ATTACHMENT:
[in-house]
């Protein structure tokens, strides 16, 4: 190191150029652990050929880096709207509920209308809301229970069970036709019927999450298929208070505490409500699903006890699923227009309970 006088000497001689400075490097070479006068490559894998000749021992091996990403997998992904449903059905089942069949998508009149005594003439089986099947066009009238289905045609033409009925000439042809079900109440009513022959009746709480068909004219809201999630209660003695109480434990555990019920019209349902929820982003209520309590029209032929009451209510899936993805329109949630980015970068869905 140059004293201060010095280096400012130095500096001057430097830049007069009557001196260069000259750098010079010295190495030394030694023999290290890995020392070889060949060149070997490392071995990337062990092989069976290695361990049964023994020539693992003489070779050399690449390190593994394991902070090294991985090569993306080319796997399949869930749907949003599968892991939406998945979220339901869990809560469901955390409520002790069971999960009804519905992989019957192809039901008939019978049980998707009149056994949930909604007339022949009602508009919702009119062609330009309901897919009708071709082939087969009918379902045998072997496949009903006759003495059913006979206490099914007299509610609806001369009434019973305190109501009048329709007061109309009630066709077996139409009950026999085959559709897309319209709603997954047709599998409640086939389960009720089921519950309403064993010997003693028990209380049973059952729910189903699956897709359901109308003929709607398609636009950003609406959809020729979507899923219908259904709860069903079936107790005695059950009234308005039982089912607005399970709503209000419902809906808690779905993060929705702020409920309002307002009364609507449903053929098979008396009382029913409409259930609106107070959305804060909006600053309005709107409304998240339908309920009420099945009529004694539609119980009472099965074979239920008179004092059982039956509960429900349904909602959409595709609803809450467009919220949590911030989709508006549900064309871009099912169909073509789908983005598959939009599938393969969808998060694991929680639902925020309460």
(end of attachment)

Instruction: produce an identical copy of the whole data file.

[in-house]
């Protein structure tokens, strides 16, 4: 190191150029652990050929880096709207509920209308809301229970069970036709019927999450298929208070505490409500699903006890699923227009309970 006088000497001689400075490097070479006068490559894998000749021992091996990403997998992904449903059905089942069949998508009149005594003439089986099947066009009238289905045609033409009925000439042809079900109440009513022959009746709480068909004219809201999630209660003695109480434990555990019920019209349902929820982003209520309590029209032929009451209510899936993805329109949630980015970068869905 140059004293201060010095280096400012130095500096001057430097830049007069009557001196260069000259750098010079010295190495030394030694023999290290890995020392070889060949060149070997490392071995990337062990092989069976290695361990049964023994020539693992003489070779050399690449390190593994394991902070090294991985090569993306080319796997399949869930749907949003599968892991939406998945979220339901869990809560469901955390409520002790069971999960009804519905992989019957192809039901008939019978049980998707009149056994949930909604007339022949009602508009919702009119062609330009309901897919009708071709082939087969009918379902045998072997496949009903006759003495059913006979206490099914007299509610609806001369009434019973305190109501009048329709007061109309009630066709077996139409009950026999085959559709897309319209709603997954047709599998409640086939389960009720089921519950309403064993010997003693028990209380049973059952729910189903699956897709359901109308003929709607398609636009950003609406959809020729979507899923219908259904709860069903079936107790005695059950009234308005039982089912607005399970709503209000419902809906808690779905993060929705702020409920309002307002009364609507449903053929098979008396009382029913409409259930609106107070959305804060909006600053309005709107409304998240339908309920009420099945009529004694539609119980009472099965074979239920008179004092059982039956509960429900349904909602959409595709609803809450467009919220949590911030989709508006549900064309871009099912169909073509789908983005598959939009599938393969969808998060694991929680639902925020309460």